Kenya: Anal Probes To Determine If Someone Is Gay Are Perfectly Legal

"I find no violation of human dignity, right to privacy, or right to freedom," said a Mombasa High Court justice.

A judge in Kenya has ruled that the use of anal examinations to determine if a suspect is gay are legal, despite victims' complaints that they amount to torture.

"I find no violation of human dignity, right to privacy, or right to freedom of the petitioners," declared Mombasa High Court Judge Mathew Emukule.

Two men who had been arrested on suspicion of engaging in gay sex last February and subjected to rectal exams had petitioned the court, stating that such treatment was unconstitutional.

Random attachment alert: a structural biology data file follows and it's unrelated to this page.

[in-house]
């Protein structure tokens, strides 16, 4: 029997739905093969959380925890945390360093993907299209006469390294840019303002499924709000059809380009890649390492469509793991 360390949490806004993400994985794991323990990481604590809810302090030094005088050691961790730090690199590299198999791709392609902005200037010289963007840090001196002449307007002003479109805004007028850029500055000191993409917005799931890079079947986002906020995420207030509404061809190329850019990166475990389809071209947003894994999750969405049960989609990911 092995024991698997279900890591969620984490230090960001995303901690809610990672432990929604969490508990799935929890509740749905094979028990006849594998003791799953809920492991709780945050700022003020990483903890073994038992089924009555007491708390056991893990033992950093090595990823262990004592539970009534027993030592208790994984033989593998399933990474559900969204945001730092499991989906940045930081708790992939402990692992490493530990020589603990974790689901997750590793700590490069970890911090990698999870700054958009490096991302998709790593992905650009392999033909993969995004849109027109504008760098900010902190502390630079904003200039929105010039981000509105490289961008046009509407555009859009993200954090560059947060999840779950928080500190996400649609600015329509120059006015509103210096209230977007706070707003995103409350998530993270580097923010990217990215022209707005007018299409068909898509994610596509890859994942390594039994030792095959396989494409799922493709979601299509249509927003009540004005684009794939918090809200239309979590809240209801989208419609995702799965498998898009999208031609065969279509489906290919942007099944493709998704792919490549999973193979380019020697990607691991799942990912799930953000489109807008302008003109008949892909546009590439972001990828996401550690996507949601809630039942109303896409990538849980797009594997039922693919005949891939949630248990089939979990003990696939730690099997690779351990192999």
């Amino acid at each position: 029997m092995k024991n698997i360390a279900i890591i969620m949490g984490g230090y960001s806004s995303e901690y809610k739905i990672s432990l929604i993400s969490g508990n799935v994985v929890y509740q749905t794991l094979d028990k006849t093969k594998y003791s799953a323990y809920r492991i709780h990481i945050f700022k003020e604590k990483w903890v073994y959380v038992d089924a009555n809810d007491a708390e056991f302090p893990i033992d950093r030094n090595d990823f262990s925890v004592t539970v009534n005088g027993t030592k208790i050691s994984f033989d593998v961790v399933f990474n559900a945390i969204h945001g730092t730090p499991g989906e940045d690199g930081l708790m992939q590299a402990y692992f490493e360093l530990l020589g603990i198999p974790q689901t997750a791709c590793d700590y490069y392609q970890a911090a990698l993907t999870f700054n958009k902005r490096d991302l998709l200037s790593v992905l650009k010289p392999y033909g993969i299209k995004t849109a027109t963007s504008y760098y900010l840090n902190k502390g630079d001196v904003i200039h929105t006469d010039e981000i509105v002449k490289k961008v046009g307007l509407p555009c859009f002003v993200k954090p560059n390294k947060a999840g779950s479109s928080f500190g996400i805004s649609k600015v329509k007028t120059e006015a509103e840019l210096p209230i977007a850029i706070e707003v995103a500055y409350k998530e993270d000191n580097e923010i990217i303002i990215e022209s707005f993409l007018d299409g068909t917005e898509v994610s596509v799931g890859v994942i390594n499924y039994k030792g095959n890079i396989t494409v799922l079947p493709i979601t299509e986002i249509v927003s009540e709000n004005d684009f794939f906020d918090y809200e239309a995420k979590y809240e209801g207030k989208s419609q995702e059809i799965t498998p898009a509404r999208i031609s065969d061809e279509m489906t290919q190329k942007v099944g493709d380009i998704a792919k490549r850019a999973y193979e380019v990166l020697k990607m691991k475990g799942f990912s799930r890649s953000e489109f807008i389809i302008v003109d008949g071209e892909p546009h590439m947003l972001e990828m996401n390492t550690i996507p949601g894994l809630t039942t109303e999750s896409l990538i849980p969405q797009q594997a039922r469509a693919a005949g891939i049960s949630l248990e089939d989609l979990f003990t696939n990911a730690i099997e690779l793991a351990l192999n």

Homosexuality is illegal in the East African country, punishable by up to 21 years in prison. The two men still face charges.

"I sat in court holding my chin in disbelief," said Eric Gitari, director of the Kenyan National Gay and Lesbian Human Rights Commission.

"It's so painful when we are trying to encourage the gay community to go to court to affirm their rights. The courts are instead affirming violation of their rights."

The men, who were also forcibly tested for HIV and hepatitis B, are expected to appeal the decision.

For more on international LGBT issues, visit Logo's GlobalAlly site.